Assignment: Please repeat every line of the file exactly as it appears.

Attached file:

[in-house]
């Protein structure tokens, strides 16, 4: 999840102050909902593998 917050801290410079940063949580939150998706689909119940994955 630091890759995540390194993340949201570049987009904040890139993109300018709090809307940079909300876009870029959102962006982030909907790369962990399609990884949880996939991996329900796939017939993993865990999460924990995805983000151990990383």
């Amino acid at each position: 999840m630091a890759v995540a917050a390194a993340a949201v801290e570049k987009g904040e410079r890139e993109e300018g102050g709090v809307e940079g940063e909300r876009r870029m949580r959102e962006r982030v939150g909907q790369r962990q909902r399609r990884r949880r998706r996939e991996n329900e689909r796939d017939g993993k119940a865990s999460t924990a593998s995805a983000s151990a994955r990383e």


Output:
[in-house]
């Protein structure tokens, strides 16, 4: 999840102050909902593998 917050801290410079940063949580939150998706689909119940994955 630091890759995540390194993340949201570049987009904040890139993109300018709090809307940079909300876009870029959102962006982030909907790369962990399609990884949880996939991996329900796939017939993993865990999460924990995805983000151990990383």
């Amino acid at each position: 999840m630091a890759v995540a917050a390194a993340a949201v801290e570049k987009g904040e410079r890139e993109e300018g102050g709090v809307e940079g940063e909300r876009r870029m949580r959102e962006r982030v939150g909907q790369r962990q909902r399609r990884r949880r998706r996939e991996n329900e689909r796939d017939g993993k119940a865990s999460t924990a593998s995805a983000s151990a994955r990383e």